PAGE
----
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Fewer People in US Follow Healthy Lifestyle Habits

Kathleen Blanchard's picture

Results of an analysis show that fewer people in the US follow healthy lifestyle practices. Researchers compared exercise, diet, smoking, alcohol consumption, and expanding waistlines among American adults, finding that healthy lifestyle habits have declined from fifteen percent to eight percent in the past eighteen years.

Personnel from The Department of Family Medicine, Medical University of South Carolina, Charleston examined studies from 1988 to 1994, and 2001 to 2006. They found that fewer people in the US are following healthy habits that include weight control, consuming five or more fruits and vegetables a day, and engaging in physical activity twelve times a month.

Additionally, body mass index has increased. The number of people with BMI greater than 30 has increased from 28 to 36 percent. There has been no change in smoking rates, and moderate alcohol consumption has increased from 40 to 51 percent. The finding that fewer people follow healthy lifestyle habits means increased risk of diabetes and heart disease among Americans.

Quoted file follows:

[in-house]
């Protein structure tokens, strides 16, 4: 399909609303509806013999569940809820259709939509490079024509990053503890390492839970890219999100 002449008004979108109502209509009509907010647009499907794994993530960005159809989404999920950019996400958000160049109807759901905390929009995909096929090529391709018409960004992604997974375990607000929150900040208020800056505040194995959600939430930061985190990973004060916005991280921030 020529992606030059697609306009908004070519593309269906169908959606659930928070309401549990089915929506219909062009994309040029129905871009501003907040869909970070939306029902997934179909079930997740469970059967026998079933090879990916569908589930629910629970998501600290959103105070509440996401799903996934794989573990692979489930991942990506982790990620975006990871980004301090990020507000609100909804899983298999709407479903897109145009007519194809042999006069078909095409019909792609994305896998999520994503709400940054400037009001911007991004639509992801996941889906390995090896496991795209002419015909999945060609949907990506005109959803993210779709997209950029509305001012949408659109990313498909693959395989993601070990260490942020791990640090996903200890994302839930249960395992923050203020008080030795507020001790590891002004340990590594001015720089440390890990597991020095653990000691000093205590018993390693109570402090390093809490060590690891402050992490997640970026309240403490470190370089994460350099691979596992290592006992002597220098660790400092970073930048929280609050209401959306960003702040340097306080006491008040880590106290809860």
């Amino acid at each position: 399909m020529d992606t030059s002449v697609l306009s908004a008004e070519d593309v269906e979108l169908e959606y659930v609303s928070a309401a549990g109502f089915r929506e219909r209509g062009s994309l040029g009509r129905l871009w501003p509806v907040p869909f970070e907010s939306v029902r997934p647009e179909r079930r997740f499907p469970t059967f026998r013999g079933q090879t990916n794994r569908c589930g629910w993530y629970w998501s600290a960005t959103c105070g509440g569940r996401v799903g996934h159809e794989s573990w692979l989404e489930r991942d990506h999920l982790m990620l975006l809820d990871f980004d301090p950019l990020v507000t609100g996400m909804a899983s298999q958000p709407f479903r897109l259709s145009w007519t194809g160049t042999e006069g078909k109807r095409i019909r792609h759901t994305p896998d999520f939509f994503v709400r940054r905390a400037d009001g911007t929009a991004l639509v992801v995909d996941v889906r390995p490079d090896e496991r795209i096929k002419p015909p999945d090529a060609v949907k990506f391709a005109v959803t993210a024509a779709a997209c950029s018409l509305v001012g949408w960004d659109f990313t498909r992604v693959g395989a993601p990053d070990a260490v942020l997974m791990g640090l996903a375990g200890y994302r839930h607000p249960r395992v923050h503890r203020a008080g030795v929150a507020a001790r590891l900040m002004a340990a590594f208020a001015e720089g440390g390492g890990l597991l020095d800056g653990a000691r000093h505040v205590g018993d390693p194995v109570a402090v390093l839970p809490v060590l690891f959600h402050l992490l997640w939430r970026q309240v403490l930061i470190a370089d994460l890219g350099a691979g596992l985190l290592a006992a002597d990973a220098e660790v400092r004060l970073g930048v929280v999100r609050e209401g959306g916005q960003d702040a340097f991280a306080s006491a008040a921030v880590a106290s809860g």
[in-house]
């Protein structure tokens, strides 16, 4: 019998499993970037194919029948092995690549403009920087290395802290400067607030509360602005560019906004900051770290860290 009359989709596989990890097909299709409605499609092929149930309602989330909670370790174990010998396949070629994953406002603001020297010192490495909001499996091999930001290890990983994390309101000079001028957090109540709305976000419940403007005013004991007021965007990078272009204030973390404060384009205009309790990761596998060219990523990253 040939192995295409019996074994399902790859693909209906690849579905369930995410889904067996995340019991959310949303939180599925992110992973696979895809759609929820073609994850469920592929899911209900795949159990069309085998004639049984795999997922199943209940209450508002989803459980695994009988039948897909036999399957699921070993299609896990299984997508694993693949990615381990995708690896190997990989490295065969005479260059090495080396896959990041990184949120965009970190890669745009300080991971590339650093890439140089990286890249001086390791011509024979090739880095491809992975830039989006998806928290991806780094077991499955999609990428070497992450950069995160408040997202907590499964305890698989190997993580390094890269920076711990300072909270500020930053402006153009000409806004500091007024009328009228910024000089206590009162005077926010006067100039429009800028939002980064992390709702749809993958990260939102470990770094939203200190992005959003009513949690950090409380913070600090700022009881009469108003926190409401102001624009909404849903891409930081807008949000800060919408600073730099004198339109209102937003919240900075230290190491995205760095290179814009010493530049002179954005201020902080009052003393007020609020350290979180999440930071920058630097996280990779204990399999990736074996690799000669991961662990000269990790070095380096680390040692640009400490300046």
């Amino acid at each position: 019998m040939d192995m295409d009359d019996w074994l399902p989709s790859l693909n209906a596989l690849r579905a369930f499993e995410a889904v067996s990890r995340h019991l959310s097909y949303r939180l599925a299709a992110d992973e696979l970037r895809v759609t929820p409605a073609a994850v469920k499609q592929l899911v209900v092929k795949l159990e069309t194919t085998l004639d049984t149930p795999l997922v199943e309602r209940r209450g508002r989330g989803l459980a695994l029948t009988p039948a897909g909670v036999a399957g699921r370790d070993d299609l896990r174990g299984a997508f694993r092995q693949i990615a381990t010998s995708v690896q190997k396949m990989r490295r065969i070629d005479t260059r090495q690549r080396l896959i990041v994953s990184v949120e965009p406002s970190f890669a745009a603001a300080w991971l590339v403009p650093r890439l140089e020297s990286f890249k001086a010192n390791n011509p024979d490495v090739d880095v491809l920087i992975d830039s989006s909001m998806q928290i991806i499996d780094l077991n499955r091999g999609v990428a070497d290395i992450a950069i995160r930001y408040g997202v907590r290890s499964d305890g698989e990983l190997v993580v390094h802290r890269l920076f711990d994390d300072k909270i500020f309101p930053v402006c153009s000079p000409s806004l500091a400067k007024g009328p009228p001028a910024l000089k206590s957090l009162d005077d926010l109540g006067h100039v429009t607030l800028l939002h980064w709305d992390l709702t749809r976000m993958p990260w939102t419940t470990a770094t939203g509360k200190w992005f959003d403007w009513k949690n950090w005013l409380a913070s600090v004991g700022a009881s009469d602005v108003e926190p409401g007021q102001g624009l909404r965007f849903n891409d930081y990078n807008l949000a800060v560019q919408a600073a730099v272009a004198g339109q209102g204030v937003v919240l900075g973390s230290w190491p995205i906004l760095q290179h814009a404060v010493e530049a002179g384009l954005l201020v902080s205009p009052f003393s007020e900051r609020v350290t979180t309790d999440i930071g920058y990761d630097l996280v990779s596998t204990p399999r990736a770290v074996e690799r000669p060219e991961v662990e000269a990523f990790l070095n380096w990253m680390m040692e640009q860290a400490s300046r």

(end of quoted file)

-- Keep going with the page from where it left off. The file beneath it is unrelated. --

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The data, extracted from annual National Health and Nutrition Examination Surveys (NHANES) showed that people already diagnosed with high cholesterol, diabetes and heart disease were no more likely to try to reduce their risk factors by following healthy lifestyle habits.

"The potential public health benefits from promoting a healthier lifestyle at all ages, and especially ages 40-74 years, are substantial. Regular physical activity and a prudent diet can reduce the risk of premature death and disability from a variety of conditions including coronary heart disease, and are strongly related to the incidence of obesity. In the US, medical costs due to physical inactivity and its consequences are estimated at $76 billion in 2000 dollars”, writes Dana E. King, MD, MS in the article, published in the June 2009 issue of The American Journal of Medicine.

The value of following a healthy lifestyle has well-known benefits, yet fewer people in the US choose to follow a healthy lifestyle, as shown by the data extracted from the NHANES surveys, beginning in 1988. Additionally, those who already have risk factors for heart disease are not adopting healthier lifestyles, especially important in mid-life.

The American Journal of Medicine, Volume 122, Issue 6 (June 2009) published by Elsevier.